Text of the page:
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    published as J. Differential Geometry 43 (1996), 291–328.

    1. Introduction

    The list of possible holonomy groups of Riemannian manifolds given by Berger [3] includes three intriguing special cases, the holonomy groups G2, Spin(7) and Spin(9) in dimensions 7, 8 and 16 respectively. Subsequently [1] it was shown that Spin(9) does not occur as a non-symmetric holonomy group, but Bryant [5] showed that both G2 and Spin(7) do occur as non-symmetric holonomy groups. Bryant’s proof is a local one, in that it proves the existence of many metrics of holonomy G2 and Spin(7) on small balls in R7 and R8 respectively. He also gives some explicit examples of such metrics. In a subsequent paper [6], Bryant and Salamon construct complete metrics of holonomy G2.

    This is the first of two papers in which we shall construct examples of compact Riemannian 7-manifolds with holonomy G2. These are, to our knowledge, the first such examples known. We believe that they are the first nontrivial examples of odd-dimensional, compact, Ricci-flat Riemannian manifolds. The author has also used similar methods to construct compact 8-manifolds with holonomy Spin(7), and is preparing a paper [12] giving the proof.

    The goal of this first paper is to study a single example in depth. We shall describe a certain simply-connected, compact 7-manifold M , and construct a family of metrics on it with holonomy G2. The 7-manifold M was chosen because it is the simplest example that we know of. The content of the paper is mostly introductory material, and proofs using a lot of analysis. The second paper will describe many different compact 7-manifolds admitting metrics of holonomy G2, and will have a more topological emphasis. It will also contain much more discussion of the results, and some interesting questions.

    The method we shall use to construct Riemannian 7-manifolds with holonomy G2 is modelled on the Kummer construction for K3 surfaces (described in §1.3), which is a way of approximating some of the family of metrics of holonomy SU(2) on the K3 surface, that exist by Yau’s proof of the Calabi conjecture [19]. We begin with a flat Riemannian 7-torus T 7, divide by the action of a finite group Γ, and then resolve the resulting singularities in a certain special way to get a compact, nonsingular 7-manifold M . The finite group preserves a flat G2- structure on T 7, and a family of metrics are defined on M modelled on the flat G2- structure on T 7/Γ, that are close to having holonomy G2 in a suitable sense. It is then shown using analysis that these metrics can be deformed to metrics that do have holonomy G2.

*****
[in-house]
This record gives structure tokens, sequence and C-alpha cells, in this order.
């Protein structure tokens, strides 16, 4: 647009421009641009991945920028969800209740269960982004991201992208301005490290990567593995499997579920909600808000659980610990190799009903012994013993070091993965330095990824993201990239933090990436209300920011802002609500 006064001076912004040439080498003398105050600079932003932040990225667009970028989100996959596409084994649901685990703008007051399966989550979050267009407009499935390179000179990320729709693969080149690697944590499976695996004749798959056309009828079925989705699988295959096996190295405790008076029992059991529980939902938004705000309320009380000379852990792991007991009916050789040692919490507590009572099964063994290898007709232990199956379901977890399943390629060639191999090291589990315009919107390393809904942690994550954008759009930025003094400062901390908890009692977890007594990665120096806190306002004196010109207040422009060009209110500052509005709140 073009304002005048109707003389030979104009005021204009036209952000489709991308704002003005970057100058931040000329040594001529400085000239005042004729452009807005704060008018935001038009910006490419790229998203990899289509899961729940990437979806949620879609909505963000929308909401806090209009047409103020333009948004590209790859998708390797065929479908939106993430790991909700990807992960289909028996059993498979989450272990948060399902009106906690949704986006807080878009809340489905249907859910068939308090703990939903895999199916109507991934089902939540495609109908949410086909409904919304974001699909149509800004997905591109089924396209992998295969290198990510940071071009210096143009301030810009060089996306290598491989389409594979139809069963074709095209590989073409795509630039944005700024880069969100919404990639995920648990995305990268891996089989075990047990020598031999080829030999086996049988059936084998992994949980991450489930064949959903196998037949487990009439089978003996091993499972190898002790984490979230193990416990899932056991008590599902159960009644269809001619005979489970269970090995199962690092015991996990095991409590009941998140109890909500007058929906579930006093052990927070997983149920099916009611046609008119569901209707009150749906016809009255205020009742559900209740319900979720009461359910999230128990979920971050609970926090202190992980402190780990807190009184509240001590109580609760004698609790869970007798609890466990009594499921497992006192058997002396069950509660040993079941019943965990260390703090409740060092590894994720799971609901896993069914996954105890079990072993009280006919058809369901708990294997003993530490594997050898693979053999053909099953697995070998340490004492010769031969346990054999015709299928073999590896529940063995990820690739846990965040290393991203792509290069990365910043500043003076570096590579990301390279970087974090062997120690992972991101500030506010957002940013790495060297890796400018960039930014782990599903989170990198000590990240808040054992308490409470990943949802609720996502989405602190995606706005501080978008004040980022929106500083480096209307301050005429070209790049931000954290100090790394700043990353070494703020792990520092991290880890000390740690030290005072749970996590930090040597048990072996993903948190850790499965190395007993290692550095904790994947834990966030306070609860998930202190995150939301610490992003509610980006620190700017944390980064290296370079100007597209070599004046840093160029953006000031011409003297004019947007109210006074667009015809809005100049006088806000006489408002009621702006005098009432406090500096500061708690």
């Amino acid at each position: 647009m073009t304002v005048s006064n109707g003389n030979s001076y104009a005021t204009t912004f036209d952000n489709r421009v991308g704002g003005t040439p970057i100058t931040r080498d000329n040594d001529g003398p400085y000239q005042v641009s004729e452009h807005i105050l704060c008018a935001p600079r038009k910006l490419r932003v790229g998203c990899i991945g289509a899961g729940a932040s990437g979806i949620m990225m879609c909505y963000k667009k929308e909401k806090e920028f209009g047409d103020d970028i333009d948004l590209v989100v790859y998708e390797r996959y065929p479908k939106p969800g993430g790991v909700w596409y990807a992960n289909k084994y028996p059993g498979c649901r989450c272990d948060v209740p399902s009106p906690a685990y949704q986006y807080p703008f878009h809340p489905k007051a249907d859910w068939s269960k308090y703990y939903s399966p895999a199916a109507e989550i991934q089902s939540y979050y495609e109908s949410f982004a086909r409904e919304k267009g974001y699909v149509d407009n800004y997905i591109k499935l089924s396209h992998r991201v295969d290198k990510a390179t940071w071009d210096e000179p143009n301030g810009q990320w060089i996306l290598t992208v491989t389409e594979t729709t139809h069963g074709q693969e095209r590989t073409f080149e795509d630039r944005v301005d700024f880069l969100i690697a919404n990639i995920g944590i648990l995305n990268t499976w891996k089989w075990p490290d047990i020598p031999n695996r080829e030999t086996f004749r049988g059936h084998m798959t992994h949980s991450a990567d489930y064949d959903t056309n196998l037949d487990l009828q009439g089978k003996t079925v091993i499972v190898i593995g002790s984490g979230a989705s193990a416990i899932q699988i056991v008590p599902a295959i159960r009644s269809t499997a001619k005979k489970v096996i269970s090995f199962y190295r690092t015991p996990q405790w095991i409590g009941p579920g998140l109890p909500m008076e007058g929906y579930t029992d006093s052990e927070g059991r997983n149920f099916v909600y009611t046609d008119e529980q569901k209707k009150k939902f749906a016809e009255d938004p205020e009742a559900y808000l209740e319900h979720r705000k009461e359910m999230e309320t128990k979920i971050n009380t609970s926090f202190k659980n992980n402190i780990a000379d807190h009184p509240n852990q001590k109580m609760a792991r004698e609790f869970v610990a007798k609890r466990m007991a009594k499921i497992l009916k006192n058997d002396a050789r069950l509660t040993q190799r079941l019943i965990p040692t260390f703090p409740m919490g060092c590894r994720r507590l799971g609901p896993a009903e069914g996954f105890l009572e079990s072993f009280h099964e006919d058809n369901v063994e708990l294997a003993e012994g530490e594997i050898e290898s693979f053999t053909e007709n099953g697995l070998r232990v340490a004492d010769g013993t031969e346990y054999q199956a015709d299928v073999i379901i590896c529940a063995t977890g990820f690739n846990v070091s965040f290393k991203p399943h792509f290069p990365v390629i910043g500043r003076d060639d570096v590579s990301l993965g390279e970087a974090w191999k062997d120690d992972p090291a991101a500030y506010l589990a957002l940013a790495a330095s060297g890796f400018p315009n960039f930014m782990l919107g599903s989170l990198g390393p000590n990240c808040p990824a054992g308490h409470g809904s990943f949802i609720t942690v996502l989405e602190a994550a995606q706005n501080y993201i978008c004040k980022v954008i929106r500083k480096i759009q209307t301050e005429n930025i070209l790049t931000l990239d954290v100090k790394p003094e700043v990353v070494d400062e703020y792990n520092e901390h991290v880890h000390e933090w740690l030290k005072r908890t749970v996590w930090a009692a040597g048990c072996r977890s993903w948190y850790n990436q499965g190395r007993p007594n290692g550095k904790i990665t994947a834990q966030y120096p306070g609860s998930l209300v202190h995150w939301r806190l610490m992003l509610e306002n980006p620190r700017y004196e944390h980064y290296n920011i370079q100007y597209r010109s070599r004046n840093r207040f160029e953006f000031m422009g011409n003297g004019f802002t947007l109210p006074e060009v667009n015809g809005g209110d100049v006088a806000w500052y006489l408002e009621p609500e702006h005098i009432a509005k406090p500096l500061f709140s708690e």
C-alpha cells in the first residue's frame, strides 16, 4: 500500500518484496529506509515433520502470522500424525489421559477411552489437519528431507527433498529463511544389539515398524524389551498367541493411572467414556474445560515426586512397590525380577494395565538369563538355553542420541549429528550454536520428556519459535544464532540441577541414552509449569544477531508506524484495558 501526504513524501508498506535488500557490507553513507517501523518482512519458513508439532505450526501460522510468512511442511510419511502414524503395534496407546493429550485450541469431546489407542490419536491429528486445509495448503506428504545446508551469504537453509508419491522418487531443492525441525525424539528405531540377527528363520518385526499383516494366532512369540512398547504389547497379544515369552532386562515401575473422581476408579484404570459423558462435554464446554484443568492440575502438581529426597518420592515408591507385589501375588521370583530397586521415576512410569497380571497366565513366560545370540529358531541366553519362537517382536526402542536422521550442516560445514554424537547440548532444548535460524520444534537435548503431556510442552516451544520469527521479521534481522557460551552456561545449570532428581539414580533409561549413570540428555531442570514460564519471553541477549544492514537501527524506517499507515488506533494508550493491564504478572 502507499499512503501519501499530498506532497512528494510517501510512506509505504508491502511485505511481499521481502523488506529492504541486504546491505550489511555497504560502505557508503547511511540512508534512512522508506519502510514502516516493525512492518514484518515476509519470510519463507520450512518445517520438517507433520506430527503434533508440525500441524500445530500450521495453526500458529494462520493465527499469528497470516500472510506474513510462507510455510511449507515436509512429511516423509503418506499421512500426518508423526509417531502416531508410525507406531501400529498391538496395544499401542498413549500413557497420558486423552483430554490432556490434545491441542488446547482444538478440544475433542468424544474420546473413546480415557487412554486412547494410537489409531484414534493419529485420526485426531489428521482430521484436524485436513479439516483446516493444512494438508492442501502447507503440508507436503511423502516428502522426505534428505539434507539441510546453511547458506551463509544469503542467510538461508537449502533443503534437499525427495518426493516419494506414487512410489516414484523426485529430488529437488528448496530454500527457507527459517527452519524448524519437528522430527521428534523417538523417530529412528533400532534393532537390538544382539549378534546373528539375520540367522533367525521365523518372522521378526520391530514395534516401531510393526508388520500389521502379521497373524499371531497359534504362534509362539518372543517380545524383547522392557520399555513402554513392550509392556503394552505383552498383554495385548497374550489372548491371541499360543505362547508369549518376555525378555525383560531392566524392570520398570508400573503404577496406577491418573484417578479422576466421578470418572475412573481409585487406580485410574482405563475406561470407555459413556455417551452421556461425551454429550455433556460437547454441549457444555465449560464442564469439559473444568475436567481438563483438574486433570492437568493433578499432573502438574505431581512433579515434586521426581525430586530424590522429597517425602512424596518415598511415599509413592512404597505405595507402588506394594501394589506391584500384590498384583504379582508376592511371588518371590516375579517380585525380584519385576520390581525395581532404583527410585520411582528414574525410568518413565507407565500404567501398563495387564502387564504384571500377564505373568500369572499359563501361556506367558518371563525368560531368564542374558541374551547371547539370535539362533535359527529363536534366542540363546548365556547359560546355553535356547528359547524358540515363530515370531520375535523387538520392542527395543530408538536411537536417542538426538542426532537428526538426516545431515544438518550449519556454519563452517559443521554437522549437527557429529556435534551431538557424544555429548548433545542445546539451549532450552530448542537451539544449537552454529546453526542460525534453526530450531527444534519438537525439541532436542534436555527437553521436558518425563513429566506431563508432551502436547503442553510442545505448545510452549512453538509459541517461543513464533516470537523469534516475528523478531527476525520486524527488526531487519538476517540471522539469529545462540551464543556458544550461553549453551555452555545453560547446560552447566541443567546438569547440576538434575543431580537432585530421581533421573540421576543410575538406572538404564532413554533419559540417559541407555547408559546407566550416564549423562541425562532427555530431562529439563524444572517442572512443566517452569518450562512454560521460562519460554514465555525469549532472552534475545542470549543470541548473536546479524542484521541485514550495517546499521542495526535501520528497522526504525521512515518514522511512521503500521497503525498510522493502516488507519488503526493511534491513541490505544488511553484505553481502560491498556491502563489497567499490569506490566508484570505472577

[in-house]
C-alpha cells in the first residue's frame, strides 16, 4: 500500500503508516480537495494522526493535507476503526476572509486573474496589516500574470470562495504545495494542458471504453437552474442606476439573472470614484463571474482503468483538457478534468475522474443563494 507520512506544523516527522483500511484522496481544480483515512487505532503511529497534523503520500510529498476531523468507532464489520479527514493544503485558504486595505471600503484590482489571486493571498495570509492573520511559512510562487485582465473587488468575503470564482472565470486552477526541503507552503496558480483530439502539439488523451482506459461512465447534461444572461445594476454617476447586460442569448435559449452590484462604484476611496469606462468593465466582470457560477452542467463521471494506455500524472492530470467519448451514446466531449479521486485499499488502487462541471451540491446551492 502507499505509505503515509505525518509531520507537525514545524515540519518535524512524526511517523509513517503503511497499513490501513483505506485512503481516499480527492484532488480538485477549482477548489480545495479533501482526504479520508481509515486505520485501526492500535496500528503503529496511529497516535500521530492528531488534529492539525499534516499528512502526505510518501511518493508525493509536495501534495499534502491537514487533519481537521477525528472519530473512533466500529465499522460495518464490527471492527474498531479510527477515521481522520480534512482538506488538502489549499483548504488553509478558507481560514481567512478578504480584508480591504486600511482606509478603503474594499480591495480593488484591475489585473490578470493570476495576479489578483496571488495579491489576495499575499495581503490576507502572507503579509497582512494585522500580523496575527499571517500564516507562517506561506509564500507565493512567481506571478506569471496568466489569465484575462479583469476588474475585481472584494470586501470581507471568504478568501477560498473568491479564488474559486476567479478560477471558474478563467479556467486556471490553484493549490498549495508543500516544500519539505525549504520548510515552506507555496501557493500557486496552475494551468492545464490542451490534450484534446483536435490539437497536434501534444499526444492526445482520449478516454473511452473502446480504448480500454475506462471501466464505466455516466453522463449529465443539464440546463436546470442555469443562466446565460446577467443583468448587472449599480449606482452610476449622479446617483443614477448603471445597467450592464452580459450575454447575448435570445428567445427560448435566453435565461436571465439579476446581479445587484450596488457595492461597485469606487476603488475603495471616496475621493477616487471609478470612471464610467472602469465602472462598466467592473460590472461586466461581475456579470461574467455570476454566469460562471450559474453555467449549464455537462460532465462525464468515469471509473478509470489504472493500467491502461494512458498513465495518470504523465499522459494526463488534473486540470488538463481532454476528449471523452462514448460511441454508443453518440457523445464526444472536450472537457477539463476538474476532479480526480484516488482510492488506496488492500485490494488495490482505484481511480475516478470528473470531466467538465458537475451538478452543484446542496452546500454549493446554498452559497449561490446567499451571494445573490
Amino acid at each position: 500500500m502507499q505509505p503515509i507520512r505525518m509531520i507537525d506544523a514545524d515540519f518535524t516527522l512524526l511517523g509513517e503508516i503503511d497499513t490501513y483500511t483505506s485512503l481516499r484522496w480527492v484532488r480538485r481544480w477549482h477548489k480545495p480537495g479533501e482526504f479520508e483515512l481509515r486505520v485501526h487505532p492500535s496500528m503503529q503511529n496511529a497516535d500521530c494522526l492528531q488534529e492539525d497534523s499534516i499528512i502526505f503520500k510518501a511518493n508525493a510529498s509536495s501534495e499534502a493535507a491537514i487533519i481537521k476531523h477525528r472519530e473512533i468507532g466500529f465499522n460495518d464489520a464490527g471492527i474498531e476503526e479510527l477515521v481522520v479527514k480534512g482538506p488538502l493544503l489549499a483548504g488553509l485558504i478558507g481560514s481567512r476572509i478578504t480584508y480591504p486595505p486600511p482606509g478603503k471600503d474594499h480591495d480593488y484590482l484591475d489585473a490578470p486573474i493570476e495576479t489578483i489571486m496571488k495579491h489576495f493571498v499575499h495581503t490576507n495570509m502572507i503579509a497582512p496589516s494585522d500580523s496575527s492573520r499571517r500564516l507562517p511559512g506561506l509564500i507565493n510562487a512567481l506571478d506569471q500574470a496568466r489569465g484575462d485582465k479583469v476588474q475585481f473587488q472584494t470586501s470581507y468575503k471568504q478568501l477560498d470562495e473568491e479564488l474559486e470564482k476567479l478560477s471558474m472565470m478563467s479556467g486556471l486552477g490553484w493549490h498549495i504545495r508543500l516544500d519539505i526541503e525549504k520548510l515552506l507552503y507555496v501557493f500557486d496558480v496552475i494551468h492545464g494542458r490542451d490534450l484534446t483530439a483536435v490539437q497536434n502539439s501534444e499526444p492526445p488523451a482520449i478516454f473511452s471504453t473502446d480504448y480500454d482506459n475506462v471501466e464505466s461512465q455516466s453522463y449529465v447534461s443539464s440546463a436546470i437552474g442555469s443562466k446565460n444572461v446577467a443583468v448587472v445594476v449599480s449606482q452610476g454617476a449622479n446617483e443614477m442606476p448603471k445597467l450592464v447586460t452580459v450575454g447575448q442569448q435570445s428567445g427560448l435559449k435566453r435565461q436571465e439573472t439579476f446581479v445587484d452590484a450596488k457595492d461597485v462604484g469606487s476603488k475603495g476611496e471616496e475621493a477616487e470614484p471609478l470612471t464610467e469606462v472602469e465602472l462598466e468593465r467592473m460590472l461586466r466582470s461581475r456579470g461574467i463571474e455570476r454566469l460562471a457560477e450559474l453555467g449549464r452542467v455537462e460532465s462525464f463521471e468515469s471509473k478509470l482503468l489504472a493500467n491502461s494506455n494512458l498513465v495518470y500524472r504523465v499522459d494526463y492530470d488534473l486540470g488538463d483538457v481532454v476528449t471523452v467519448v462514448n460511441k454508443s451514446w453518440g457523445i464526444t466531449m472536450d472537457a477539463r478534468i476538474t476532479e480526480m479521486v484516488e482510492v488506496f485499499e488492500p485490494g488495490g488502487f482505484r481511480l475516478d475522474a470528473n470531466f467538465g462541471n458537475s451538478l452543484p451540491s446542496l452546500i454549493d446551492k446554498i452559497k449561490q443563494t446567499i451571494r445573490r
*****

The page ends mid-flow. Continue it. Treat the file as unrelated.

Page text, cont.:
Typeset by AMS-TEX 1

  • The paper is divided into three chapters. This first chapter contains introductory sections §1.1 on the geometry of the holonomy group G2, §1.2 on the analytic tools and results that will be needed later, and §1.3 on hyperkähler 4-manifolds and K3 surfaces. Chapter 2 defines a compact 7-manifold M and a family of G2- structures ϕt on M depending on a parameter t. The main results of the paper are then stated in §2.3. They are divided into three theorems, Theorems A-C. From Theorems A- C we deduce that M has a smooth family of metrics of holonomy G2, and this is the goal of the paper. The third chapter is then devoted wholly to the proofs of Theorems A-C of §2.3.

    Now a G2- structure on a 7-manifold M defines a metric g and hence a Levi- Civita connection ∇. There is a geometric invariant of the G2- structure called the torsion, which measures how far the G2- structure is from being preserved by ∇. The G2- structure comes from a metric g with holonomy contained in G2 if and only if the torsion is zero, and the G2- structure is then called torsion-free. Theorem A of §2.3 shows that under certain conditions, a G2- structure ϕ with small torsion on a compact 7-manifold M may be deformed to a torsion-free G2- structure ϕ̃. Theorem B shows that the conditions of Theorem A apply to the G2- structures ϕt on M of §2.2, for small enough t. Theorem C shows that a torsion-free G2- structure on a compact 7-manifold is part of a smooth family of diffeomorphism classes of torsion-free G2- structures, with dimension b3(M).

    The most important issue behind the proofs of Theorems A and B is the fol- lowing. The G2- structures of Chapter 2 are defined by smoothing off a singular metric (from the singular manifold T 7/Γ) to make it nonsingular, and they depend on a parameter t, which we may think of as the degree of smoothing. The torsion of the G2- structures is the error introduced by the smoothing process, so that the torsion is small when t is small. But when t is small, the metric is quite close to being singular in some sense, and this means that the curvature is large and the injectivity radius is small.